Clearly believing the Ruby Princess disaster has been long forgotten by the hoi-polloi amid giddy celebrations of potentially having a beer in public at some point before Christmas, Hazzard’s now prepping the plebs to work against the human being’s hardwired instinct for physical contact and being a pack animal.

    No single person could be this stupid. It has to be a committee of non-social-distancing PR flunkies that came up with that combination of fear-mongering and gentle ‘Government will save you’ soothing narrative.

    We’ll all be okay, as long as we are guided into the ossuary by the cold, dead hand of government.

  132. Rex Anger

    @ Ed Case- The reason Diesel-electric subs (and AIS-equipped boats) are so quiet relative to nukes, is that their sound profiles are different. The US and Russian and Chinese, etc. navies adaopted nukes so thoroughly and rapidly in tbe late 50s thru 70s, that they all learned to listen near-exclusively to ewch others’ vessels.

    A nuclear submarine is a steam-powered vessel like the surface ships of old, just the ‘fire’ works a little differently to produce the steam for the turbines, etc. You are listening for characteristic noises produced by steam plant and turbines, as well as propeller noise.

    When most all of the subs you chase are nuclear, you optimise your sensors, technology and software to listen for that. The most effective counter-strategy is then to adapt your ships to be sneakier. This is why several classes of late-Cold War Soviet boats had electric ‘creep motors’ for small positional adjustments and moving very slowly at 1-2kt when the captai felt he needed to really minimise his sound profile.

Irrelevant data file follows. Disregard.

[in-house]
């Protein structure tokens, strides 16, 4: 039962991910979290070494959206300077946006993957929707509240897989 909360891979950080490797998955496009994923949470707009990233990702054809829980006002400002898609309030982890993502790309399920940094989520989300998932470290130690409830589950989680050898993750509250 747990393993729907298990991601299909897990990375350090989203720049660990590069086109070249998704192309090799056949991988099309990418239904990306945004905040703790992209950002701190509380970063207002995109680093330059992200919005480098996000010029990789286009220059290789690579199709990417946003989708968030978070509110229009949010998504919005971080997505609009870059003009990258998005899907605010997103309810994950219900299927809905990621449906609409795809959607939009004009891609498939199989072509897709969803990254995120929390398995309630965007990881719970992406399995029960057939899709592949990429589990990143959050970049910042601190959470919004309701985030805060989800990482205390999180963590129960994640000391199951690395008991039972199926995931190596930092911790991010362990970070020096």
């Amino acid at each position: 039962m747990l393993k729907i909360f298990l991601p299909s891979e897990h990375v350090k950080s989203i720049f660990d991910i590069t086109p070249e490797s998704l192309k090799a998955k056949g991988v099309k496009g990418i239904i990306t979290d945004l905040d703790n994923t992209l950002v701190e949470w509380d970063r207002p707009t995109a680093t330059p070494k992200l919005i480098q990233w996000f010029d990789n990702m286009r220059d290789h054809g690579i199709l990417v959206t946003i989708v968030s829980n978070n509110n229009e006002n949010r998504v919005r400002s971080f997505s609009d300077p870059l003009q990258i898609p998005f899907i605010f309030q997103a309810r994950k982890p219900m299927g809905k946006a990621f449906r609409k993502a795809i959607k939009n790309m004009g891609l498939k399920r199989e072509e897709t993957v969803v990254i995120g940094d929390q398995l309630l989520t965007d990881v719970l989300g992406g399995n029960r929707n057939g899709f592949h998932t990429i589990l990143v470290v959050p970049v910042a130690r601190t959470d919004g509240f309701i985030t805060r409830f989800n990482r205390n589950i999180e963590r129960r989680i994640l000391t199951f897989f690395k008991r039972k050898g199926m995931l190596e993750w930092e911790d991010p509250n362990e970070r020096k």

That the US navy had an appreciable technical edge in detection gear and hydrodynamic design just means that the Soviets’ solutions were overshadowed by age, poor design and lack of build quality.

    Their DE boats were known to be very hard to detect also.

    I might argue that DE quietness would only be a tactical advantage for a limited time, until the enemy’s detection methods and tactics improved. Then you are back to using your environment, decoys and innate sneakiness and initiative to attain your advantages. Same as for armoured warfare in these days of guided missiles and airpower, and manmed fighters against UAVs and ever more sophisticated integrated air defence systems, where the human operator is really just there to turn the radars on and off, and decode which contacts are.actually.spurious.

  133. Geriatric Mayfly

    Dickhead Dan’s Victorian state government both barrels for signing up to the Chinese Communist Party’s Belt and Road quid pro quo.

    Recall those big goofy ears flapping when he uttered his finest line, “We hear you.” They also seem to be able to pick up even the weakest signals coming out of China, all those thousands of kms away.

  134. Nick

    This means while packed pub nights are obviously gone “for now”, there may always be a need for social distancing, which he concedes would forever change our “matey” way of life.

    It’s interesting to see what is haram and what isn’t to these guys.
    Poker machines, tick. Presumably it relates to tax and donations, cough.
    Ramadan/Iftar dinners, no problem.
    ‘Matey’ things? Nah, this comes under the heading of things bogans and people who aren’t active on twitter, like.

  135. Geriatric Mayfly

    Let’s see his suit vs Big Fisheries over their “crab stick” scam.
    It’s just beef offal flavoured with prawn offal. Who knew?! What a scandal!

    Someone told me it is actually coloured tripe. Projectile vomit imminent.

  136. Cassie of Sydney

    “Go back to conveyancing and disputing traffic fines, you were pathetic as AG.”

    That’s putting it mildly…but now NSW is even more fortunate…it has little Green man Mark Speakman as AG…..NSW has a conga line of useless parisitic failed AG’s

  137. MemoryFault

    Here’s the reason Defence chose Diesel Electric over Nuclear. Stealth.